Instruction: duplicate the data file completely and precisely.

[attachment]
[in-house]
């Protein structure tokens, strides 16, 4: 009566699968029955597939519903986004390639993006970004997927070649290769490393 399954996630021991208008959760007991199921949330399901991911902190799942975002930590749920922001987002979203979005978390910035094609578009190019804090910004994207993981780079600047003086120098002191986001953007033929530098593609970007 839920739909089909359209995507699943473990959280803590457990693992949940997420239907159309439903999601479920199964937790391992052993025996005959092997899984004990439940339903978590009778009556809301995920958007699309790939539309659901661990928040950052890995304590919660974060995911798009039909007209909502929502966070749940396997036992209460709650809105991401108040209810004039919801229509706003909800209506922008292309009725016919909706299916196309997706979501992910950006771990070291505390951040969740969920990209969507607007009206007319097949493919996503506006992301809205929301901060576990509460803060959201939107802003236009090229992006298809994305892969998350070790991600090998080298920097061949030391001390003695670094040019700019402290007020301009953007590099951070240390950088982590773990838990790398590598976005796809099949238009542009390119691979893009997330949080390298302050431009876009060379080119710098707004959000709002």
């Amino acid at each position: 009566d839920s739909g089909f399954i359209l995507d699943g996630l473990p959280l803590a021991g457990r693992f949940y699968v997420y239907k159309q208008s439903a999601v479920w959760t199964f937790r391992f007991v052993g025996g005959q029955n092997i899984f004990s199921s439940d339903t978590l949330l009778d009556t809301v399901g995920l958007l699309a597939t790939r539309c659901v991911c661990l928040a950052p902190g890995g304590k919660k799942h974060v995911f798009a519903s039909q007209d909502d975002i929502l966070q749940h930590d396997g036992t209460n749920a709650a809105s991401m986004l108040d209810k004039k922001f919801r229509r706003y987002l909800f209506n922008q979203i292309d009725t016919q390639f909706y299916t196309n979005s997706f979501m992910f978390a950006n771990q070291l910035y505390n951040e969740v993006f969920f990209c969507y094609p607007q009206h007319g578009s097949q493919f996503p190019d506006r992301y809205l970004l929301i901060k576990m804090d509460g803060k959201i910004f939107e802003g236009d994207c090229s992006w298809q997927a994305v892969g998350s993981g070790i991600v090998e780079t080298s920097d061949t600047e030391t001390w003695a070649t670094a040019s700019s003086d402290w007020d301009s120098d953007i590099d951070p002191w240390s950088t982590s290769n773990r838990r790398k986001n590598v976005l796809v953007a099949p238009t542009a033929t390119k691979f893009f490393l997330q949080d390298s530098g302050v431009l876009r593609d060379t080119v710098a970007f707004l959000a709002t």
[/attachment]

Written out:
[in-house]
């Protein structure tokens, strides 16, 4: 009566699968029955597939519903986004390639993006970004997927070649290769490393 399954996630021991208008959760007991199921949330399901991911902190799942975002930590749920922001987002979203979005978390910035094609578009190019804090910004994207993981780079600047003086120098002191986001953007033929530098593609970007 839920739909089909359209995507699943473990959280803590457990693992949940997420239907159309439903999601479920199964937790391992052993025996005959092997899984004990439940339903978590009778009556809301995920958007699309790939539309659901661990928040950052890995304590919660974060995911798009039909007209909502929502966070749940396997036992209460709650809105991401108040209810004039919801229509706003909800209506922008292309009725016919909706299916196309997706979501992910950006771990070291505390951040969740969920990209969507607007009206007319097949493919996503506006992301809205929301901060576990509460803060959201939107802003236009090229992006298809994305892969998350070790991600090998080298920097061949030391001390003695670094040019700019402290007020301009953007590099951070240390950088982590773990838990790398590598976005796809099949238009542009390119691979893009997330949080390298302050431009876009060379080119710098707004959000709002």
């Amino acid at each position: 009566d839920s739909g089909f399954i359209l995507d699943g996630l473990p959280l803590a021991g457990r693992f949940y699968v997420y239907k159309q208008s439903a999601v479920w959760t199964f937790r391992f007991v052993g025996g005959q029955n092997i899984f004990s199921s439940d339903t978590l949330l009778d009556t809301v399901g995920l958007l699309a597939t790939r539309c659901v991911c661990l928040a950052p902190g890995g304590k919660k799942h974060v995911f798009a519903s039909q007209d909502d975002i929502l966070q749940h930590d396997g036992t209460n749920a709650a809105s991401m986004l108040d209810k004039k922001f919801r229509r706003y987002l909800f209506n922008q979203i292309d009725t016919q390639f909706y299916t196309n979005s997706f979501m992910f978390a950006n771990q070291l910035y505390n951040e969740v993006f969920f990209c969507y094609p607007q009206h007319g578009s097949q493919f996503p190019d506006r992301y809205l970004l929301i901060k576990m804090d509460g803060k959201i910004f939107e802003g236009d994207c090229s992006w298809q997927a994305v892969g998350s993981g070790i991600v090998e780079t080298s920097d061949t600047e030391t001390w003695a070649t670094a040019s700019s003086d402290w007020d301009s120098d953007i590099d951070p002191w240390s950088t982590s290769n773990r838990r790398k986001n590598v976005l796809v953007a099949p238009t542009a033929t390119k691979f893009f490393l997330q949080d390298s530098g302050v431009l876009r593609d060379t080119v710098a970007f707004l959000a709002t």